This process, being sick, has worn away some of my stubbornness. I am giving in, making a list of those after-doctor treats. I know I was spoiled to have stumbled upon the right doctor that day; to have had one provider who understood he couldn’t send me to specialists who didn’t believe in the thing that was making me sick. I was blessed, on my second attempt, to find the help and wisdom I needed to get better. I know that what’s ahead for me is what many with my condition have tolerated their whole lives, and so, I find myself again, breaking open on the inside; once more a jumble of feelings. Hope will show up, but right now grief wins the day. I am succumbing to a path in life I did not and would not have chosen.

We all know the comfort of familiarity, of coming home after a hard day’s work, a funeral, a long trip. We see our favorite chair, our pillow; tune in to the sounds – the ones we don’t always notice because they’re always there, a refrigerator’s hum, a clock’s tick, a dog’s soft snores. A doctor’s office can be a place like that when you’re sick for a long time. After a hard month of pain, memory loss, shortness of breath, exhaustion, a familiar caregiver can be a welcome sight, can release a contented sigh borne of trust. It can be a place where you anticipate, with relief, the opening of an exam room door; where you know you’ll leave encouraged.

Once you know a doctor is listening; that he hears you and cares, you let yourself believe he wants what you want, to see you walking tall and strong, hiking the old trails, pumping the pedals of your bike. And so, you tell him your story. You start at the beginning and each visit you speak to him the middle, all that’s happening in your right-now. You’ve no doubt he will be with you at the end, bringing this affliction to a resolution of wellness.

But his role has ended. He has stepped out of your story, and you’ve no choice but to bring in a replacement; to put on the brakes, slip into reverse, and start over.

We’ve all heard people say it, that they put their lives in the hands of a doctor. I did. Not consciously, but in that room for the first time, I lay down the weight of all I used to be and now was not, could not; all I wished to be and do again. And he had willingly picked it up; lifted my burden. In that place, I had a safe room where someone wanted me to tell what hurt; where I would be validated, find healing — a place I could express my fear that I would forever be unable.

As his practice ends, mine starts over. I’m not sure if this will be the commencement of a whole new marathon, or just a long, steep incline in the middle of the same endless route. But I’m breaking out my equipment: My long list of medications and symptoms, treatments that worked and the ones that failed. I don’t feel ready, but I’ll narrate, once more, the longest story of my life and hope that my new doctor will really, truly just want me to get better.

Lyme feels like this.

(This article was first published here: https://theunchargeables.com/when-a-trusted-physician-closes-the-door/)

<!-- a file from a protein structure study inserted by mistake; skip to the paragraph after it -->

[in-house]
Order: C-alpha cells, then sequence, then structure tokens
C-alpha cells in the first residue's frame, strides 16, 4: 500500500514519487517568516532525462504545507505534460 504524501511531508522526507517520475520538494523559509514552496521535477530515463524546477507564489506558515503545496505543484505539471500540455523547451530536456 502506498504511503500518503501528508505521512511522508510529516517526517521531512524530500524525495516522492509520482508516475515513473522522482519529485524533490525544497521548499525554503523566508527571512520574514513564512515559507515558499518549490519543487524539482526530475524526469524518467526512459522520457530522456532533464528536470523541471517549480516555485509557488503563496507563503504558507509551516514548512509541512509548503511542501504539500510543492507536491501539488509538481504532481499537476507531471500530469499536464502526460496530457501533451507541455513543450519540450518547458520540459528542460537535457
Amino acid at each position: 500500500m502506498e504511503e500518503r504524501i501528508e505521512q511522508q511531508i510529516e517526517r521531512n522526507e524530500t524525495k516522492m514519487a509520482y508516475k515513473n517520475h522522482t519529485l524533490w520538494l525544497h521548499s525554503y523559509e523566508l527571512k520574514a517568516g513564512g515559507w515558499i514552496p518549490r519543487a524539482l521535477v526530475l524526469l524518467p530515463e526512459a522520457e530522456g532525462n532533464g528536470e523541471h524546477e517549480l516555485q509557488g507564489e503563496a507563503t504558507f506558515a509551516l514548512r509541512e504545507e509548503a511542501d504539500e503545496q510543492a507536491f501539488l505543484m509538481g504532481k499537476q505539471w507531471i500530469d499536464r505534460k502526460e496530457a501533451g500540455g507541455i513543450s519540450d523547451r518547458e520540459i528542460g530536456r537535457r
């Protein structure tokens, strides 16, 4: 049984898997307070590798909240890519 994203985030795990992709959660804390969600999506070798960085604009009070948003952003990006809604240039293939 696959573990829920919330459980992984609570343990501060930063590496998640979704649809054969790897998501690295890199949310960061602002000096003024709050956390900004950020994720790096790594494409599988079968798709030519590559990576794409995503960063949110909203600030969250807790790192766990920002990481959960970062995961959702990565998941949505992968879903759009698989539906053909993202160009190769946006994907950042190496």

I Didn’t Want This Really Nice Bike

I Didn’t Want This Really Nice Bike

My Sweet Townie

 

 

My husband got me a new bike.

He didn’t ask – – not this time. Just said, “I’m getting it.”

He asked the first time, a couple of years ago; took me to a bike shop along our favorite trail, a trail he’d ridden not long ago by himself. I remember that day – – the day of his solo ride – – It was the first time I realized I was angry about being sick.

He came home drenched in sweaty exhilaration, no effort to hide his delight. I wanted to knock the endorphins right out of him but instead, pounded my pillow. I yelled, cried about wanting my old life back; about how could he do it? How could he ride “our” trail without me, knowing my joining him wasn’t even an option?

He tried to hold me, wrapped his arms around from behind – – probably afraid I’d hurt myself. I told him to leave me alone, and he did. He went outside and took up some project I’d begged him to finish, or to weed the flower bed that I couldn’t – – something to make up for abandoning me, for having fun while I was stuck at home, mostly in bed, in a body of pain – or maybe he was just trying to get away from all the emotion.

I felt horrible; couldn’t believe I was treating him this way. I could tell he was panicked, confused by my reaction. But I couldn’t seem to help myself. I wanted out of my body, to be free of the ache that had settled into my skin, muscles, and bones. I wanted to crawl out, to liberate myself from a soul-holder that was crushing my soul. I wanted to ride my bike, to go fast.

But I couldn’t so I settled for getting out of my house.

This was no small feat. It was probably a more horrible idea than riding a bike, but, like a thief bathed suddenly in flashing red light, I snatched my car keys and headed for the door.  I still had trouble remembering which side of the road to drive on, how to get home, what a stop sign meant. I still had vertigo. The bottoms of my feet were still too tender to press the pedals without pain, but for the first time in months, I got behind the wheel.

My husband’s panic did not subside.

He’d brought our daughter out to help weed. I still remember her watching, without a word, her mother’s head explode. But I didn’t linger on her face. I was sick of feeling guilty on top of feeling sick. I was sick of being chauffeured; sick of being watched, helped, protected.